set an eye bolt or eye ring in the concrete floor of the garage where the back of the trailer needs to be when parked in the garage...
disconnect the hook from the boat from the hand wench that is mounted to the trailer... freespool the line and run it down thru the front of the trailer and back to the eye ring mounted in the floor... engage the wench and start cranking, pushing the front of the boat from side to side as needed...
you're welcome! ;)
 

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Is your trailer single axle or tandem? Tandem offers so much better stability in a trailer, but makes it nearly impossible to manuever by hand. I have a difficult time moving my tandem axle utility trailer by hand - even when it is empty.

I have the Harbor Freight dolly, and it works reasonably well for my Lund. That said, I think it would give you no advantage in your situation.

I had a PowerCaster for a short time to try to get my ski boat into the garage at my parents house. It worked great on flat, hard surfaces. It did not work on road base.

I think that Craigslist find is what I would jump on if I were you. It will work well for your situation.

Would a front hitch for your tow vehicle help you out?
 

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if it's at all possible to back it in but you're uncomfortable with the clearances... mount a ball on the front of your truck and push it in instead.
 

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I've got the Harbor Freight unit and it works, with some limitations. You are manually moving your load, and so you have to be the power and the brakes. Works fine for my small boat, not so well for the bigger one with the tandem trailer. For that the other choices you posted would be much better. It would be great to have the right tool for the job -- thanks for posting the links!

One thing to consider is your tongue weight. I found it a whole lot easier to move my boat around when I made some adjustments to the trailer and moved the weight of the boat back just a bit.
 

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My II Cents

1 Craigslist electric dolly.

Modify if necessary.

Why risk an injury? Cheaper than a medical issue?

2 Fasten a winch at the back of the garage to the floor with a remote control or long cord.

3 Buy a different house. :biggrin1:
 

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Get a boat winch and mount it on the garage wall...attach a hook to the back of the trailer and winch it in?

use a 12 volt electric winch. attach to your tow rig, trailor ball or a short 1/2 inch chain and hook to your safety chain attachment point, connect to your trailor light plug on your tow rig. run the cable to a pully attached to your back wall or floor, hook to the back of your trailor. push the switch and the boat will park itself. i think i would rent a concrete grinder and get rid of that 1 inch lip
 

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Get a boat winch and mount it on the garage wall...attach a hook to the back of the trailer and winch it in?
Very close to what I do. 12 volt winch from Harbor Freight mounted to the floor. I also have a 90 degree turn into the garage. Back the boat up until the tire away from the garage door hits a strategically placed 2X4. Unhook and fold the tongue of the trailer. Push the nose of the boat towards the garage door...keep pushing until the front wheel is on a preset mark on the driveway. Hook the winch strap to the nose of the trailer and let the winch pull the boat into a preset/marked spot. Reverse to take it out. Takes about 7 minutes for me to put the boat in the garage and about 3 minutes to take it out. BTW - I lengthened the control mechanism by about 20 feet to allow me to walk around the boat as it gets winched in.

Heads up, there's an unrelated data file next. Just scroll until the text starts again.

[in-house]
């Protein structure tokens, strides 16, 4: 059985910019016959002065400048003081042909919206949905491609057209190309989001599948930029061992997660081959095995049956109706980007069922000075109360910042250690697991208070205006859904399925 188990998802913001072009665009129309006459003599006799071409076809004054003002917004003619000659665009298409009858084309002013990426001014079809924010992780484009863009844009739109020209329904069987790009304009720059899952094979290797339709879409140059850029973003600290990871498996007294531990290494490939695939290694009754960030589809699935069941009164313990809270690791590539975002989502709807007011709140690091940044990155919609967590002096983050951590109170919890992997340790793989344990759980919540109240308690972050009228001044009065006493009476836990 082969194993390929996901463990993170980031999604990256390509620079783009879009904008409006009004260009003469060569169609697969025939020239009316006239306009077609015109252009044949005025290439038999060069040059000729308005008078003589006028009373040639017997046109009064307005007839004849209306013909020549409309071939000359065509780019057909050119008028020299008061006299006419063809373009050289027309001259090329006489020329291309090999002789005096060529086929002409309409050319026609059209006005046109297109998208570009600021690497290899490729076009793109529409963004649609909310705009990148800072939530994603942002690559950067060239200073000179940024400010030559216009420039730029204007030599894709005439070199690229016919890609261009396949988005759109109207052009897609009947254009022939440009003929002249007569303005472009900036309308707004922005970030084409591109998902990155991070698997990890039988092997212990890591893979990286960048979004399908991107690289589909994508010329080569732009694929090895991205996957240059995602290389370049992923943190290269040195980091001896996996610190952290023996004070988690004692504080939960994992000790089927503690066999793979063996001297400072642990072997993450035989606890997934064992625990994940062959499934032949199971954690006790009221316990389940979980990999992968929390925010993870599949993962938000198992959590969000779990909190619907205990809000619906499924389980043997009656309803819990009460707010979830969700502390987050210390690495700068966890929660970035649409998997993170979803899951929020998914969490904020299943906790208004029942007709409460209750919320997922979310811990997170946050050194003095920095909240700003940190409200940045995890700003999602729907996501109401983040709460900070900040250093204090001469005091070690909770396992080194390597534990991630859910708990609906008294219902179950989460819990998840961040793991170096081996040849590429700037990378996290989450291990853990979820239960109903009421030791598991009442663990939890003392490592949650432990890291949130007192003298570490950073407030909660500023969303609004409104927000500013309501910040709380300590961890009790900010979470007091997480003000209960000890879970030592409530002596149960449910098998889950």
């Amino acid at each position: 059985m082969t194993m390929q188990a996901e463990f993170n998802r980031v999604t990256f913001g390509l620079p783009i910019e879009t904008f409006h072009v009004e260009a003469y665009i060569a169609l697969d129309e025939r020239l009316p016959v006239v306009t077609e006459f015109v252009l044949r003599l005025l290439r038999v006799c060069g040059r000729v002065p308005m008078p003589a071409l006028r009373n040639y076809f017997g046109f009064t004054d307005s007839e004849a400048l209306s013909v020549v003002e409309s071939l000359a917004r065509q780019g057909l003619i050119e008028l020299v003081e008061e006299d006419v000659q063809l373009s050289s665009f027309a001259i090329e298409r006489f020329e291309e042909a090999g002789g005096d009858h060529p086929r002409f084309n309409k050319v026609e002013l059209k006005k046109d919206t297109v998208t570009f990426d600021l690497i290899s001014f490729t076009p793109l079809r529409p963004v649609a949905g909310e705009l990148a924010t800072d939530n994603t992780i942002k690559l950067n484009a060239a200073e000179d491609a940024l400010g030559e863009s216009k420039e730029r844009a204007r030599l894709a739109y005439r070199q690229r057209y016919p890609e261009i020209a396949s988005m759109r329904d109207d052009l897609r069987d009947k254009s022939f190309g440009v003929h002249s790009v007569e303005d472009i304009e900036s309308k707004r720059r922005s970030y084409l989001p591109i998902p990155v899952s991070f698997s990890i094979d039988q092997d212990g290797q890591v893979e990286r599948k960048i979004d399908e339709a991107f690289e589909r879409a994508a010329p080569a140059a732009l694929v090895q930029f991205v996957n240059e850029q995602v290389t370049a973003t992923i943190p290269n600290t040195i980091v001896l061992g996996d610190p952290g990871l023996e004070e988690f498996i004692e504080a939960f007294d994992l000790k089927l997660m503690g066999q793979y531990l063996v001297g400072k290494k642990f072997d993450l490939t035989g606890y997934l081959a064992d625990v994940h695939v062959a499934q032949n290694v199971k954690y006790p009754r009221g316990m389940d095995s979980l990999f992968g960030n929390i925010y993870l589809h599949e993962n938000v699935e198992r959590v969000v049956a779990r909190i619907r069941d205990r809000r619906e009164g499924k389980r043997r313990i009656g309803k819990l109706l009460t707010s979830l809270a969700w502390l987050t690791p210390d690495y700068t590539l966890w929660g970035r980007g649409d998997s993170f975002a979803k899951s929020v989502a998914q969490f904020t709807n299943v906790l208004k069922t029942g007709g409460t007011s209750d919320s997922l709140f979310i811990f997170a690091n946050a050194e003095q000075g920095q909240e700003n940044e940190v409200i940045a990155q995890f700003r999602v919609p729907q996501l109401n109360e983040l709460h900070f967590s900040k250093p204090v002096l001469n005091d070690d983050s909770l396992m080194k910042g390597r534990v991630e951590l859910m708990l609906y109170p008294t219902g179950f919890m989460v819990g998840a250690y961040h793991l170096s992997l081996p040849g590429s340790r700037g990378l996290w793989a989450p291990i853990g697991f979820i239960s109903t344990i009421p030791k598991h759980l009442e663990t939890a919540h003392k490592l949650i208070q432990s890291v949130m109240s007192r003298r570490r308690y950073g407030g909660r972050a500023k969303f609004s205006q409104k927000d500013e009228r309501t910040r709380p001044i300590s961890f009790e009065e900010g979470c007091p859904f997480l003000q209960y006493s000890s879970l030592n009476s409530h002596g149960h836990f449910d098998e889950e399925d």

Where are you located?

I winch mine in nose first because the back of the boat is too wide to allow access to the door leading to the house. I cannot see winching in a boat backwards...you are at the nose steering it and cannot see the sides.
 

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Discussion Starter #12
Thanks for the responses- some of which are truly inspired.

Here are clarifications and thoughts.

I love the house and the area where I live- near University and Arapahoe in Centennial- so I won't be moving- LOL. Unlike Slayer, I seldom suffer from reptilian attacks at my location. The garage is a 2 car but has 2 small doors rather than one large one. The trailer is a single axle and needs to be backed into the garage for storage. It pulled wonderfully behind the 2013 4Runner but mileage decreased to 16s and 17s. Couldn't get a real good read on mileage because the bugs were out in force and I pulled over for gas 3 times on the return trip in order to clean the windshield. Eastern Wyoming is very green this year and has gone all Kansas on us.

I am disinclined to begin installing an eye bolt/ring in the garage floor on speculation that it may be helpful. Ghostman's suggestion of doing so and using the hand winch on the trailer borders on brilliant but there are too many sharp obstructions on the trailer and the force from the strap would likely lift the front of the trailer before pulling it back into the garage. I won't take the chance at damaging/marring the boat, motor or trailer on this new rig.

Suggestions to install a ball on the front of the vehicle are appreciated but the driveway lacks the width to allow the vehicle to align in any way directly behind/in front of the boat. I would prefer not to modify the Toyota with a front hitch/ball. The narrow width of this garage door requires finesse to avoid damaging the door frame or the boat/trailer and this is the main reason for my interest in the Trailer Valet or the Sportsmansguide 12v unit- both of which provide control and braking.